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Inquiry launched into fur trade in the UK
"Reports in recent weeks that real fur is being sold as fake fur concerns us greatly, and so we have chosen to formally inquire into the matter."
Move follows spate of retailers selling fake faux fur 

The government is launching an inquiry into the UK fur trade, after a number of major retailers were found to be selling real fur labelled as ‘faux fur’.

Recent investigations by the Humane Society International (HSI) revealed a string of online and high street retailers are mistakenly selling fake faux fur, which is actually made from a variety of animals including rabbit, fox and chinchilla.

Neil Parish, chair of the Environment, Food and Rural Affairs Committee (EfraCom), said: “Fur farming has been banned in the UK for 18 years, and the sale of legal fur sourced from outside the UK should be tightly regulated. Reports in recent weeks that real fur is being sold as fake fur concerns us greatly, and so we have chosen to formally inquire into the matter.

“Retailers have a duty of care to their customers who have the right to know what they are buying. Our inquiry will determine where responsibility lies for the increase in illegal fur sales, and identify the steps that need to be taken to stop it in its tracks.”
Fur farming was banned in the UK in 2000 and EU regulations ban the trade in fur from domestic cats and dogs, as well as commercial seal hunts. However, the UK continues to sell and import fur from other species, including fox, mink, rabbit, coyote, raccoon dog and chinchilla.
Tesco, Boots, FatFace and Romwe are the latest in a string of retailers found to be selling mislabelled fur, according to an investigation month by HSI and the Mail On Sunday.

Laboratory tests found a ‘faux fur’ pom-pom key chain from Tesco’s online store was actually made from rabbit fur - as was the pom-pom on a pair of chenille gloves from FatFace. Similarly, hair clips advertised as faux fur in Boots were found to be mink fur.

Another investigation by HSI and Sky News at the end of last year found T. K. Maxx, Boohoo, Amazon and Not On The High Street were also selling fake faux fur.

EfraCom is aiming to scrutinise the current fur trade and how to make the industry more transparent for consumers. It is also thought that Brexit may provide opportunities for the UK to look at fur import legislation.

The committee is seeking written submissions on the following questions:
  • How large is the fur trade in the UK?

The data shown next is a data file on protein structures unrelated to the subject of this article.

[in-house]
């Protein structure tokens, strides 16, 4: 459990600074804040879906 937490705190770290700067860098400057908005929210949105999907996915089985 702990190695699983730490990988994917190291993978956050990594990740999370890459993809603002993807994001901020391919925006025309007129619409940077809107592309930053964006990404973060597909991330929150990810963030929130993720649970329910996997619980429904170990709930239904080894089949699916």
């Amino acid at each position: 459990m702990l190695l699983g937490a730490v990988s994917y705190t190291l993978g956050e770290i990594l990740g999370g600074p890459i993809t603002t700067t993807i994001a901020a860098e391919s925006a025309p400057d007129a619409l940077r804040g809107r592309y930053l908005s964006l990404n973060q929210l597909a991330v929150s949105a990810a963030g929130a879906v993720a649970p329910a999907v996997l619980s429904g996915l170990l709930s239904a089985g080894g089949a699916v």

• How effective is the current law with regards to animal fur, and does it go far enough?
  • Is the legislation sufficiently enforced?
  • What improvement, if any, can be made to the current labelling of fur products and fake fur products, and how could these be enforced?
  • What improvements should be made to the regulation of the fur industry?
  • What opportunities does Brexit offer to change current legislation?

All written evidence (max 3,000 words) should be submitted to the inquiry page by 23 February.

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Nominations for 2019 RSPCA Honours Awards now open

News Story 1
 People across the UK are being urged to nominate a standout animal champion for the 2019 RSPCA Honours Awards.

The awards recognise those who have worked tirelessly to improve animal welfare, campaigned on behalf of animals, or shown true bravery. Previous winners include comedian John Bishop, who was awarded Celebrity Animal Champion of the Year, and 11-year-old Lobby Cantwell, who raised more than £1,000 for the charity through mountain climbs and bike rides.

To submit a nomination or find out more about the awards visit the RSPCA website. Nominations will remain open until 4 pm on Friday, March 15.  

Click here for more...
News Shorts
New £1m project to investigate dairy cow lameness

Scotland’s Rural College (SRUC) is leading a new £1 million research project to investigate the causes of lameness in dairy cows.

One in three dairy cows are affected by lameness every day in the UK, costing the industry an estimated £250 milion annually.

The project will take three years to complete and is due to finish by November 2021.

Professor Georgios Banos of SRUC commented: “In addition to pain and discomfort to the animal, lameness is associated with decreased milk production and inflated farm costs.

“Among cows raised in the same environment, some become lame while others do not. Understanding the reasons behind this will help us develop targeted preventive practices contributing to enhanced animal welfare and farm profitability.”